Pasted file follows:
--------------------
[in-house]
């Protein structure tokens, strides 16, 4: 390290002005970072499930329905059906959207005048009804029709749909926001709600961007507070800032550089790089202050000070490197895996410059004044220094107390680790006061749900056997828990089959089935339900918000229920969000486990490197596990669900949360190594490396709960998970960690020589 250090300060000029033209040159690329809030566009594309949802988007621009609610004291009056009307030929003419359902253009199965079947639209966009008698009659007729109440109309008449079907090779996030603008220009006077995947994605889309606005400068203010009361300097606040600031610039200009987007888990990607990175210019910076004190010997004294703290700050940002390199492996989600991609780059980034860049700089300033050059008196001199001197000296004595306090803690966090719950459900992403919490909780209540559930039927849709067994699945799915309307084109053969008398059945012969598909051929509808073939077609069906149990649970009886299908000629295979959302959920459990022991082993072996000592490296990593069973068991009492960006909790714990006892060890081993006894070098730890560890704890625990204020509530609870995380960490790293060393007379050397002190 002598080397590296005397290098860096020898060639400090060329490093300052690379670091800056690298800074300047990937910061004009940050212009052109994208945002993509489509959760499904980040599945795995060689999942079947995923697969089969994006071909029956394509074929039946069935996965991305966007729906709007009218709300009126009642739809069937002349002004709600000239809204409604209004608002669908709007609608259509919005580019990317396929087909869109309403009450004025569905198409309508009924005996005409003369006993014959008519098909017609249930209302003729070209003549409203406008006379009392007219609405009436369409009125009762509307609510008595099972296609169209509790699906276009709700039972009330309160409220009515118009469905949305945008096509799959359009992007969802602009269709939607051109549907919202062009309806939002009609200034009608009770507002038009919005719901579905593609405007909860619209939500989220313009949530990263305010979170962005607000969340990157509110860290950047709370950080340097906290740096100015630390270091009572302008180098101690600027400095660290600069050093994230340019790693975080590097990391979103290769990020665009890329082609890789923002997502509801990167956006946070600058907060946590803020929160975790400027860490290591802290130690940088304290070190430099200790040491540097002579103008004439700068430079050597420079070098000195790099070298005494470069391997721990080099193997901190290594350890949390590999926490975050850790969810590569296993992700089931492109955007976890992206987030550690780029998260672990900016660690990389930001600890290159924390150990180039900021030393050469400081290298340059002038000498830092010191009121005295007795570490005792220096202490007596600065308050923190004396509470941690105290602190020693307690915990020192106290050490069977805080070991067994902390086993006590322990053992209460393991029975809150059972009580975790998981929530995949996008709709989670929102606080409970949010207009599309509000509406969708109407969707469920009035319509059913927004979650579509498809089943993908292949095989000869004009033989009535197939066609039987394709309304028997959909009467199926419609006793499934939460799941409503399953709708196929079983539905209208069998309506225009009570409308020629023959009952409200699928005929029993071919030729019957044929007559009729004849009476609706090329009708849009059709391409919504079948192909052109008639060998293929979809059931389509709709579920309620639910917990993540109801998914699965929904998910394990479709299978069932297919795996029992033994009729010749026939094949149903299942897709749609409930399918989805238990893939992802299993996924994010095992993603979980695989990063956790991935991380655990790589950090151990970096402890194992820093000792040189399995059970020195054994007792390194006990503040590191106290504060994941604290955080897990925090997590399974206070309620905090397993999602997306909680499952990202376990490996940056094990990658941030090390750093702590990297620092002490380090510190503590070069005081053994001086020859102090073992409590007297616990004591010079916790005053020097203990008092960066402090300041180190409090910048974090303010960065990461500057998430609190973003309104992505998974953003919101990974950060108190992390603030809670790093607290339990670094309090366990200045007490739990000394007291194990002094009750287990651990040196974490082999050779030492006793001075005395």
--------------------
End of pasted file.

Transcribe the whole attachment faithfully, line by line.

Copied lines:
[in-house]
């Protein structure tokens, strides 16, 4: 390290002005970072499930329905059906959207005048009804029709749909926001709600961007507070800032550089790089202050000070490197895996410059004044220094107390680790006061749900056997828990089959089935339900918000229920969000486990490197596990669900949360190594490396709960998970960690020589 250090300060000029033209040159690329809030566009594309949802988007621009609610004291009056009307030929003419359902253009199965079947639209966009008698009659007729109440109309008449079907090779996030603008220009006077995947994605889309606005400068203010009361300097606040600031610039200009987007888990990607990175210019910076004190010997004294703290700050940002390199492996989600991609780059980034860049700089300033050059008196001199001197000296004595306090803690966090719950459900992403919490909780209540559930039927849709067994699945799915309307084109053969008398059945012969598909051929509808073939077609069906149990649970009886299908000629295979959302959920459990022991082993072996000592490296990593069973068991009492960006909790714990006892060890081993006894070098730890560890704890625990204020509530609870995380960490790293060393007379050397002190 002598080397590296005397290098860096020898060639400090060329490093300052690379670091800056690298800074300047990937910061004009940050212009052109994208945002993509489509959760499904980040599945795995060689999942079947995923697969089969994006071909029956394509074929039946069935996965991305966007729906709007009218709300009126009642739809069937002349002004709600000239809204409604209004608002669908709007609608259509919005580019990317396929087909869109309403009450004025569905198409309508009924005996005409003369006993014959008519098909017609249930209302003729070209003549409203406008006379009392007219609405009436369409009125009762509307609510008595099972296609169209509790699906276009709700039972009330309160409220009515118009469905949305945008096509799959359009992007969802602009269709939607051109549907919202062009309806939002009609200034009608009770507002038009919005719901579905593609405007909860619209939500989220313009949530990263305010979170962005607000969340990157509110860290950047709370950080340097906290740096100015630390270091009572302008180098101690600027400095660290600069050093994230340019790693975080590097990391979103290769990020665009890329082609890789923002997502509801990167956006946070600058907060946590803020929160975790400027860490290591802290130690940088304290070190430099200790040491540097002579103008004439700068430079050597420079070098000195790099070298005494470069391997721990080099193997901190290594350890949390590999926490975050850790969810590569296993992700089931492109955007976890992206987030550690780029998260672990900016660690990389930001600890290159924390150990180039900021030393050469400081290298340059002038000498830092010191009121005295007795570490005792220096202490007596600065308050923190004396509470941690105290602190020693307690915990020192106290050490069977805080070991067994902390086993006590322990053992209460393991029975809150059972009580975790998981929530995949996008709709989670929102606080409970949010207009599309509000509406969708109407969707469920009035319509059913927004979650579509498809089943993908292949095989000869004009033989009535197939066609039987394709309304028997959909009467199926419609006793499934939460799941409503399953709708196929079983539905209208069998309506225009009570409308020629023959009952409200699928005929029993071919030729019957044929007559009729004849009476609706090329009708849009059709391409919504079948192909052109008639060998293929979809059931389509709709579920309620639910917990993540109801998914699965929904998910394990479709299978069932297919795996029992033994009729010749026939094949149903299942897709749609409930399918989805238990893939992802299993996924994010095992993603979980695989990063956790991935991380655990790589950090151990970096402890194992820093000792040189399995059970020195054994007792390194006990503040590191106290504060994941604290955080897990925090997590399974206070309620905090397993999602997306909680499952990202376990490996940056094990990658941030090390750093702590990297620092002490380090510190503590070069005081053994001086020859102090073992409590007297616990004591010079916790005053020097203990008092960066402090300041180190409090910048974090303010960065990461500057998430609190973003309104992505998974953003919101990974950060108190992390603030809670790093607290339990670094309090366990200045007490739990000394007291194990002094009750287990651990040196974490082999050779030492006793001075005395």